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Distributed Unit Testing

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Synchronization Facilities

Runner is responsible for providing synchronization mechanisms for the tests. Example 1 presents the methods in the IPNUnitServices interface. For now, it simply provides a barrier-based synchronization mechanism.


public interface IPNUnitServices
{
   void NotifyResult(string TestName,PNUnitTestResult result);
   void InitBarrier(string TestName, string barrier);  
   void InitBarrier(string TestName, string barrier, int Max);  
   void EnterBarrier(string barrier);
}

Example 1: IPNUnitServices interface.

You can initialize a barrier using Test by defining the maximum number of elements that pass through the barrier, or Test can just let Runner handle it. In the latter case, Runner assumes that all tests pass through the barrier, so it only depends on the definition made in the XML file. However, the former approach is useful when you need to define synchronization between a few participants in the test.

As Figure 3 illustrates, the barrier mechanism is a basic synchronization primitive. All tests must pass through a barrier before any of them are allowed to pass.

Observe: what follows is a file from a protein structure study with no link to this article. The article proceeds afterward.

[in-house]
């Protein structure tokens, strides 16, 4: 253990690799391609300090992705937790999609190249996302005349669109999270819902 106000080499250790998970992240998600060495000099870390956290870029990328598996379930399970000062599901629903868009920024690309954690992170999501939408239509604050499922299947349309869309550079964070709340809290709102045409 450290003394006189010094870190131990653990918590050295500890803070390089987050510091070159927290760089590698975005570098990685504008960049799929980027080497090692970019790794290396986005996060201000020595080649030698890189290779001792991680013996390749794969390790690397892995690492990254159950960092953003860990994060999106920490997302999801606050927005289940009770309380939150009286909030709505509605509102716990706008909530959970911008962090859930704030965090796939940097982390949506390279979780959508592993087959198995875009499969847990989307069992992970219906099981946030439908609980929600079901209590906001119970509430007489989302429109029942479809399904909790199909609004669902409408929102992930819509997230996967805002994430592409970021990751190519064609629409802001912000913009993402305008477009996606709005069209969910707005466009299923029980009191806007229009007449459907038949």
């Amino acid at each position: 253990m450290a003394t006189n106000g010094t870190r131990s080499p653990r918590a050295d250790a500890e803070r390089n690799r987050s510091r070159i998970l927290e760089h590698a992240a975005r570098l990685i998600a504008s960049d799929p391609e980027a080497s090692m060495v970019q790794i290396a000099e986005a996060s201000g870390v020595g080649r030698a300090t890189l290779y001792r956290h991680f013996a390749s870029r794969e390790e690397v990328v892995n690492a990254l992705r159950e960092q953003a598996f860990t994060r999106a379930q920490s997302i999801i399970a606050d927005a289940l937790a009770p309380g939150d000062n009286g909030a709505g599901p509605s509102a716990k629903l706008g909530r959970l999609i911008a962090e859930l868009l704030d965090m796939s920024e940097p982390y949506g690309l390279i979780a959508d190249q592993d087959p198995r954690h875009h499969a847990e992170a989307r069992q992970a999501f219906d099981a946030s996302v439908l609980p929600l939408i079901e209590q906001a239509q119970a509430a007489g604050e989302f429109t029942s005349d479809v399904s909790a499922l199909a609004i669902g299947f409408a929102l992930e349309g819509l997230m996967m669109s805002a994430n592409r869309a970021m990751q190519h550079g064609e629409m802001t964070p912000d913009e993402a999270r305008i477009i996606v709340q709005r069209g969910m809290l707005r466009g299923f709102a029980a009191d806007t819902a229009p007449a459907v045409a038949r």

Figure 3: Barrier mechanism in action.

Listing One, the barrier implementation, shows that there are two important methods plus a constructor for the Barrier class. The constructor initializes the number of elements that must pass through the barrier to release it. The Enter() method is invoked when a test enters a barrier. If it doesn't enter a barrier and all of the other involved tests have gone through it, then the thread goes to sleep using a Monitor. The second method, Abandon(), is used to release barriers under fail conditions. For instance, if a test fails before hitting a barrier, Abandon() is called, so that an erroneous test won't freeze the rest of the tests.

public class Barrier
{
    private int mCount;
    private int mMaxCount;
    private Object mLock = new Object();
    public Barrier(int maxCount)
    {
        mCount = 0;
        mMaxCount = maxCount;
    }
    public void Enter()
    {
        lock( mLock )
        {
            ++mCount;
            if( mCount >= mMaxCount )
            {                    
                mCount = 0;
                Monitor.PulseAll(mLock);
            }
            else
                Monitor.Wait(mLock);
        }
    }
    public void Abandon()
    {
        lock( mLock )
        {
            —mMaxCount;
            if( mCount >= mMaxCount )
            {                    
                mCount = 0;
                Monitor.PulseAll(mLock);
            }
            
        }
    }
}
Listing One

With the Barrier method, we have been able to implement large test suites, covering all the basic core functionality of our system. Still, it would be easy to include some other primitives—semaphores, for instance.


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